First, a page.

Technique Expedites Chemical Screening to Prioritize Toxicity Testing
A new technique can determine if a chemical has the potential to activate key genes in seconds rather than the typical 24 hours or more. The technique can be used to prioritize chemicals for in-depth testing to determine their toxicity.
NC State, UNC Find New Clues About ALS
NC State and UNC researchers are teaming up to reverse TDP-43 protein aggregation, a hallmark of degenerative diseases like ALS.
Ancient Skulls Shed Light on Migration in the Roman Empire
Skeletal evidence shows that, hundreds of years after the Roman Republic conquered most of the Mediterranean world, coastal communities in what is now south and central Italy still bear distinct physical differences to one another.
Forensic Technique Uses Forehead X-Rays to Assess Age of Juvenile Remains
Researchers have developed a technique that can provide an approximate age for juveniles based on a frontal X-ray of the skull.
Research Yields New Details About Trap-jaw Ants – and They Look Amazing
Trap-jaw ants, with their spring-loaded jaws and powerful stings, are among the fiercest insect predators, but they begin their lives as spiny, hairy, fleshy blobs hanging from the ceiling and walls of an underground nest.
Alumna Brings Sloth Love to Hunt Library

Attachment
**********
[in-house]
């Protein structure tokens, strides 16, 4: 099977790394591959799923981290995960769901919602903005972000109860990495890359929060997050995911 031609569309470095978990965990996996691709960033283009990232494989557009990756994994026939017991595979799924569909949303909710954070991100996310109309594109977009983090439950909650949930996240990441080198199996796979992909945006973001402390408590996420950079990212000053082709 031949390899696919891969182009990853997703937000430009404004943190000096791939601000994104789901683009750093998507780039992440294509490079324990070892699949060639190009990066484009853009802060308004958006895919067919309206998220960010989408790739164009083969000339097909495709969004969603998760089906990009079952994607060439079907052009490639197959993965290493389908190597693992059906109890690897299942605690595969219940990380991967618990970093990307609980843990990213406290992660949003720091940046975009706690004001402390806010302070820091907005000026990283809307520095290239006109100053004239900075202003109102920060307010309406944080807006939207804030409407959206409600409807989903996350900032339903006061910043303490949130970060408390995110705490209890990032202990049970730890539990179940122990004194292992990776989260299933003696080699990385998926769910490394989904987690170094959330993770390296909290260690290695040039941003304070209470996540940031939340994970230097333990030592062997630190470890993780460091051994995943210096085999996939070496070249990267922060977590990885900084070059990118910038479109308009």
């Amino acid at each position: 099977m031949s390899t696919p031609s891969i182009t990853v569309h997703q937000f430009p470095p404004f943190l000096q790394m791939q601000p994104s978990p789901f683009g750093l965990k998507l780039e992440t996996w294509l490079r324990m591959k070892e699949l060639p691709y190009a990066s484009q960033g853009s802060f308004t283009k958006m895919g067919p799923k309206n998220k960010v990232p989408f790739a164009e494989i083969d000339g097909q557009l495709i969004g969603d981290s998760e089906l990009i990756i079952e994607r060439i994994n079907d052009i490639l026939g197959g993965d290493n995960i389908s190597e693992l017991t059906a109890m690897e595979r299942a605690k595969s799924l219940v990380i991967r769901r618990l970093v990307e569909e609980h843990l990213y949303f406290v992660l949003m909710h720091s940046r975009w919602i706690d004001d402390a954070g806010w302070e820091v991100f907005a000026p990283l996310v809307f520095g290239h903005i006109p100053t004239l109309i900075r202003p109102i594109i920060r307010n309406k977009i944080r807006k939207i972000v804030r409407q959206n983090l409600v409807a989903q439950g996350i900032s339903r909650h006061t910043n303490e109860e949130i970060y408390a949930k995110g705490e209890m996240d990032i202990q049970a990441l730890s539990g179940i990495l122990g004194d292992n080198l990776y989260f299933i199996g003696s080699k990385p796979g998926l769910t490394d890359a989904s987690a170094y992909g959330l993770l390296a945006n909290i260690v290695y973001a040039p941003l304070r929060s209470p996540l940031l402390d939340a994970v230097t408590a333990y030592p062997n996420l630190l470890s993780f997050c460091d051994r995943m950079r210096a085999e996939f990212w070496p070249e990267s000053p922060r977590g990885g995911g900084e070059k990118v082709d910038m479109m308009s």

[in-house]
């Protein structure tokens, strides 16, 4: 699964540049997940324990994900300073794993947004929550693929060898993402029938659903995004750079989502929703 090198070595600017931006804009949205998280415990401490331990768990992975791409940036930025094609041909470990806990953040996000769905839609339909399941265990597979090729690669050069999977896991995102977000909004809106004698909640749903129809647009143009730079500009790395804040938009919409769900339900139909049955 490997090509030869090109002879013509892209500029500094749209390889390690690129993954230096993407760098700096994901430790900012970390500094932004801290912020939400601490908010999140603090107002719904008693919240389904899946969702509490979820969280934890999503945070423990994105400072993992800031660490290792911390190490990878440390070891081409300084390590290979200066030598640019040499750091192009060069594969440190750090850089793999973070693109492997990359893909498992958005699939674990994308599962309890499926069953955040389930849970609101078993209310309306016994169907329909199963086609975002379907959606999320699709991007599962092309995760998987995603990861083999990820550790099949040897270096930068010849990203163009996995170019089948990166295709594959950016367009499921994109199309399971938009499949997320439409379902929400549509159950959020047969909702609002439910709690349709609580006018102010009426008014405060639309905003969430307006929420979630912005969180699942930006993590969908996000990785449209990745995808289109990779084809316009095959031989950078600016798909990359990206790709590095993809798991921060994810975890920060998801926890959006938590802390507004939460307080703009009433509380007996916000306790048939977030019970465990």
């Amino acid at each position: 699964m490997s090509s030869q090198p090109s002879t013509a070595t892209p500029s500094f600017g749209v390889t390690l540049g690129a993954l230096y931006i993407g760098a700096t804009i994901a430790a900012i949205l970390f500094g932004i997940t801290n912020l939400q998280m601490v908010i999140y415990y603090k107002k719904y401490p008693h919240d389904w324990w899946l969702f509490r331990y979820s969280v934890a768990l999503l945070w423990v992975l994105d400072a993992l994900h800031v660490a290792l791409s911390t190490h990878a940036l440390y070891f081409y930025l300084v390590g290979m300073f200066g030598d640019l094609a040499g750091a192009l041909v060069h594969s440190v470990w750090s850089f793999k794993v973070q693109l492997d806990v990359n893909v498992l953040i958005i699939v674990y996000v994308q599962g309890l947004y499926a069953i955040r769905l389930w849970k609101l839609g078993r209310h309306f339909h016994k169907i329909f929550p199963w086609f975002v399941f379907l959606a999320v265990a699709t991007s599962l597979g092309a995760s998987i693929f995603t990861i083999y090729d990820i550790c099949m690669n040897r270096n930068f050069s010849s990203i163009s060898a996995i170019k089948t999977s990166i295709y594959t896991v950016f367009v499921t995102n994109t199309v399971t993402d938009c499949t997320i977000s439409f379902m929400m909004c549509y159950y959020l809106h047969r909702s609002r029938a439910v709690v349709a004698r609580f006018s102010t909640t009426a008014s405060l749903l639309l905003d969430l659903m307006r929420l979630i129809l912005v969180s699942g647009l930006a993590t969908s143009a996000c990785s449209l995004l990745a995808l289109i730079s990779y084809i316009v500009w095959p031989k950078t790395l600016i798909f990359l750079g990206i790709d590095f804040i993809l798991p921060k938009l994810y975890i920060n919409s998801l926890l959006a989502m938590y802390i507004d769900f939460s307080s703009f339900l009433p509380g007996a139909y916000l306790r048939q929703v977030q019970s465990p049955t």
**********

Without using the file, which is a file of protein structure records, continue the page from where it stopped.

Zoology alumna Sam Trull, co-founder of The Sloth Institute in Costa Rica, helps raise baby sloths who have lost their mothers and also educates the public about these fascinating creatures.
The Value of Science is Reflected in Your Everyday Decisions
There’s been a fair amount of discussion recently about the value of science and whether it’s worth supporting.
Why Endocrine Disruptors Are Scary – And What You Can Do About It
A new book aims to explain the nature of endocrine disruptors, why they are so widespread, and how you can protect yourself.
Ahmed Mohamed: From Desert Nomad to Health Researcher
Raised as a nomad in northern Africa, Ahmed Mohamed has found a home in North Carolina helping to solve challenges facing public health.
Forensic Research Finds Bone Density Affects Size of Bullet Holes
NC State research finds that the density of bones in the skull affects the size of bullet holes in the skull. The finding is useful for law enforcement officials and medical examiners seeking to identify the caliber of firearms that have been used to commit murder.